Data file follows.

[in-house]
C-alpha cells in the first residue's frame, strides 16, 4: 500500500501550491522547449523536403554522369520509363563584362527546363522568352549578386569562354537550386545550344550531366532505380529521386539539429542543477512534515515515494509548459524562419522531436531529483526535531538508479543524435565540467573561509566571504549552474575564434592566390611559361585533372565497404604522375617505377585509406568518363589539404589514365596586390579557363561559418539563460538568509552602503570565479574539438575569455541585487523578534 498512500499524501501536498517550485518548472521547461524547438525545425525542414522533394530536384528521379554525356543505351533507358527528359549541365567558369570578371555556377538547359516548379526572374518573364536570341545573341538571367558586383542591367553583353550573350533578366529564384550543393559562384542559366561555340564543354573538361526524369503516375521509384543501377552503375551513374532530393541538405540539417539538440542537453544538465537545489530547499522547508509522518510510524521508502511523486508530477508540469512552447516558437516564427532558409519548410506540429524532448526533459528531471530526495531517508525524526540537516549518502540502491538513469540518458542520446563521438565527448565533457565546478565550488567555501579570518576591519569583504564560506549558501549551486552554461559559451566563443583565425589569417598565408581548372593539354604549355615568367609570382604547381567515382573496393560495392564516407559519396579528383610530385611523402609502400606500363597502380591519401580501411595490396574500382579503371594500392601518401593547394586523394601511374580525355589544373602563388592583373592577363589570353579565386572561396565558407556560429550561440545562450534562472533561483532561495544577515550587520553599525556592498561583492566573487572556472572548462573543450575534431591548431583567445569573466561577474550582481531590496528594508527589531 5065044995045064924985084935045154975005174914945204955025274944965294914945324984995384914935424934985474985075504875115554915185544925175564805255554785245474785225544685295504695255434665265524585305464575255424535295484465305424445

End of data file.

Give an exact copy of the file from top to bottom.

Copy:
[in-house]
C-alpha cells in the first residue's frame, strides 16, 4: 500500500501550491522547449523536403554522369520509363563584362527546363522568352549578386569562354537550386545550344550531366532505380529521386539539429542543477512534515515515494509548459524562419522531436531529483526535531538508479543524435565540467573561509566571504549552474575564434592566390611559361585533372565497404604522375617505377585509406568518363589539404589514365596586390579557363561559418539563460538568509552602503570565479574539438575569455541585487523578534 498512500499524501501536498517550485518548472521547461524547438525545425525542414522533394530536384528521379554525356543505351533507358527528359549541365567558369570578371555556377538547359516548379526572374518573364536570341545573341538571367558586383542591367553583353550573350533578366529564384550543393559562384542559366561555340564543354573538361526524369503516375521509384543501377552503375551513374532530393541538405540539417539538440542537453544538465537545489530547499522547508509522518510510524521508502511523486508530477508540469512552447516558437516564427532558409519548410506540429524532448526533459528531471530526495531517508525524526540537516549518502540502491538513469540518458542520446563521438565527448565533457565546478565550488567555501579570518576591519569583504564560506549558501549551486552554461559559451566563443583565425589569417598565408581548372593539354604549355615568367609570382604547381567515382573496393560495392564516407559519396579528383610530385611523402609502400606500363597502380591519401580501411595490396574500382579503371594500392601518401593547394586523394601511374580525355589544373602563388592583373592577363589570353579565386572561396565558407556560429550561440545562450534562472533561483532561495544577515550587520553599525556592498561583492566573487572556472572548462573543450575534431591548431583567445569573466561577474550582481531590496528594508527589531 5065044995045064924985084935045154975005174914945204955025274944965294914945324984995384914935424934985474985075504875115554915185544925175564805255554785245474785225544685295504695255434665265524585305464575255424535295484465305424445